Delta Variant Leads to Rising Positivity Rates, Consequences Felt Locally


Annabel Carr

Students eat lunch outside in the district’s attempt to minimize COVID-19 spread.

Logan Roever, Staff Writer

The Delta variant, now the most prominent strain of COVID-19 in the US, has caused positivity rates in local areas to rise, raising concerns for local hospitals and schools.  

The Delta variant is two times more contagious than previous strains, and it is more likely to cause severe illness in unvaccinated people of all ages, says the CDC.

According to the CDC database, the positivity rate in Madison County has risen to 9.67%, nearly two percent greater than the previous percentage used to determine the safety of in-person learning. 

The increase in cases has led to an overflow of COVID-19 patients in local hospitals, like HSHS St. Elizabeth’s Hospital in O’Fallon, Illinois.

“We don’t have the bed capacity or the staff for [surgery] patients to stay overnight,” cardiac sonographer Nikki Angulo says. “We have to make sure we’re keeping bed availability for those who are coming in through the ER.” 

She says that within one 10 hour shift there have been anywhere from 30 to 76 patients waiting for treatment. Prior to this surge, she saw 10 to 30. 

“This has been an internal disaster for the hospital,” Angulo says. “We’re seeing an influx in patients and we’re still not adequately staffed.”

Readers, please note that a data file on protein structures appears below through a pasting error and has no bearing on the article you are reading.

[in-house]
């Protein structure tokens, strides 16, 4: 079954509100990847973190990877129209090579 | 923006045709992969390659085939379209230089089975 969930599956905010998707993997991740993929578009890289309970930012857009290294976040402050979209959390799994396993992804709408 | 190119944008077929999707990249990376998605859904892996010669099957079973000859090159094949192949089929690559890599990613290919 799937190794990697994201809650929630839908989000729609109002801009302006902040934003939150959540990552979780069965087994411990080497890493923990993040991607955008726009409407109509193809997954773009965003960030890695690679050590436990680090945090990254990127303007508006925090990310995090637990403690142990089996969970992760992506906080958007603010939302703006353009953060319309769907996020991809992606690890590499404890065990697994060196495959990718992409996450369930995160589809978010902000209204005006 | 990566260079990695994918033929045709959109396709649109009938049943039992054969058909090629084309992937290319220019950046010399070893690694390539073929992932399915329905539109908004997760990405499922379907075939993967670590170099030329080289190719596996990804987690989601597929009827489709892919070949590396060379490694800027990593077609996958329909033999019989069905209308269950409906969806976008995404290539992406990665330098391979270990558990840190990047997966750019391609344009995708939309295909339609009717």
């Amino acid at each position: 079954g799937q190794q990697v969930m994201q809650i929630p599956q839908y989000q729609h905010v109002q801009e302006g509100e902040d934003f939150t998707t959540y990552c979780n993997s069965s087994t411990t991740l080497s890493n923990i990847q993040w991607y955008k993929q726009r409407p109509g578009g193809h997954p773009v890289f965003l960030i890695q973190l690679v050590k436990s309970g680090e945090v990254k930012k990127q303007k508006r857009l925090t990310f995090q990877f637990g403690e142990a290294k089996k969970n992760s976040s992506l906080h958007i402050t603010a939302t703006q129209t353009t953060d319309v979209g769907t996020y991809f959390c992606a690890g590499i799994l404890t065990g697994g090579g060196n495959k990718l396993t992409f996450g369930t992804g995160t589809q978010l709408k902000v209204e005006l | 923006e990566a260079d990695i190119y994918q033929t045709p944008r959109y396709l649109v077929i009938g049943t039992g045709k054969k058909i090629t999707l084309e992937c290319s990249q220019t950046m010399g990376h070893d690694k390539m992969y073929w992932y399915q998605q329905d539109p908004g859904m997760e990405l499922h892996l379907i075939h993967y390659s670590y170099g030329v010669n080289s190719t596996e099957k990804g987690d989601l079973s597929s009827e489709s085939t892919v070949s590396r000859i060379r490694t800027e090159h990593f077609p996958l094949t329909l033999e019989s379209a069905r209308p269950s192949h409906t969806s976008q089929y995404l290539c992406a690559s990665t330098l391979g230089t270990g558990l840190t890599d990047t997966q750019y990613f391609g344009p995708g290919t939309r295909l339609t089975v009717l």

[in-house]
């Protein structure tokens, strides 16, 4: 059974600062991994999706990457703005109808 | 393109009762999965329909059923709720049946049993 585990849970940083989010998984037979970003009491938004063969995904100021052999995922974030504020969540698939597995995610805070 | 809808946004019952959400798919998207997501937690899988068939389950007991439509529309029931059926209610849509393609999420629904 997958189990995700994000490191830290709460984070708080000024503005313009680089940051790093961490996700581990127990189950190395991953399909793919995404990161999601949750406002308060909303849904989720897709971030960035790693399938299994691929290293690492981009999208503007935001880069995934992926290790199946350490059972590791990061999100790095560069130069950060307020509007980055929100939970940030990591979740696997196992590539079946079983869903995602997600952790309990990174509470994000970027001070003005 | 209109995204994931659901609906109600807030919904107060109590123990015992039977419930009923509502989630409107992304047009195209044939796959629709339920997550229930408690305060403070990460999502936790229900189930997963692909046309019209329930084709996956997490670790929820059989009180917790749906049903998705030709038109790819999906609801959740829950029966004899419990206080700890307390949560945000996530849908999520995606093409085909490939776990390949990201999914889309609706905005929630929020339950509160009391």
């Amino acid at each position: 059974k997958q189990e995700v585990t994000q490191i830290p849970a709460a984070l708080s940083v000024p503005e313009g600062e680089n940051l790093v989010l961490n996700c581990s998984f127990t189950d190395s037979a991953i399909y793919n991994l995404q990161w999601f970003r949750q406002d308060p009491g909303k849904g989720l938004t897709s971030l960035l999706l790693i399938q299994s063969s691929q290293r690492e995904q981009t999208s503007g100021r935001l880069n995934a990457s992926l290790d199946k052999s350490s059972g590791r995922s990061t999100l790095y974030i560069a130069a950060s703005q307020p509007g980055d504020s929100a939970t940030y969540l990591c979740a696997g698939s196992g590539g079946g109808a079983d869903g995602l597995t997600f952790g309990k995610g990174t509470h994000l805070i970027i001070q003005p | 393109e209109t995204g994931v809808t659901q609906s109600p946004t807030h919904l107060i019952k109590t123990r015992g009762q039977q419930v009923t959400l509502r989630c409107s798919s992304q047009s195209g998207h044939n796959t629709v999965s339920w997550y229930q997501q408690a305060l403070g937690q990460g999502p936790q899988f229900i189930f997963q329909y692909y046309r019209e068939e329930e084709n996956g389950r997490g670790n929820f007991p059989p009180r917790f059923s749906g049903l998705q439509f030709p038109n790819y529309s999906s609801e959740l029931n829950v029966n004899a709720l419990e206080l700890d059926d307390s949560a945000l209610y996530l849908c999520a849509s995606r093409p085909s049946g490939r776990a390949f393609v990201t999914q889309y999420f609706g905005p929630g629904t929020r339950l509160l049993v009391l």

The difference from last year’s surge is the vaccine, which has now been FDA approved. Angulo says this feels like “a little light at the end of the tunnel.” 

With the flu season approaching, she says that it is important to continue healthy practices, like frequent hand-washing and surface sanitization. 

The potential of managing the incoming flu season on top of Delta also raises questions as to whether EHS fall activities will be affected. 

“I’m really hoping that the increase in cases doesn’t affect the way we can put on a show this fall,” drama club sophomore Case Warner says. 

His first performance at EHS was for a virtual audience. This year he looks forward to performing for a larger group of people.

“Actors rely on audience participation, like laughter,” Warner says. “And without that audience participation, some things don’t flow as well.” 

Senior varsity football player Carter Knoyle agrees. 

“Last year was a very weird year, especially for football,” Knoyle says. “Having little to no crowd made the atmosphere not like it’s supposed to be.” 

Continuing to follow safety standards like wearing masks and social distancing, especially for the unvaccinated, is important, Knoyle says. 

“I think being smart about it is the best precaution you can take,” Knoyle says. “If you think you’ve been exposed, just stay home and get a test.”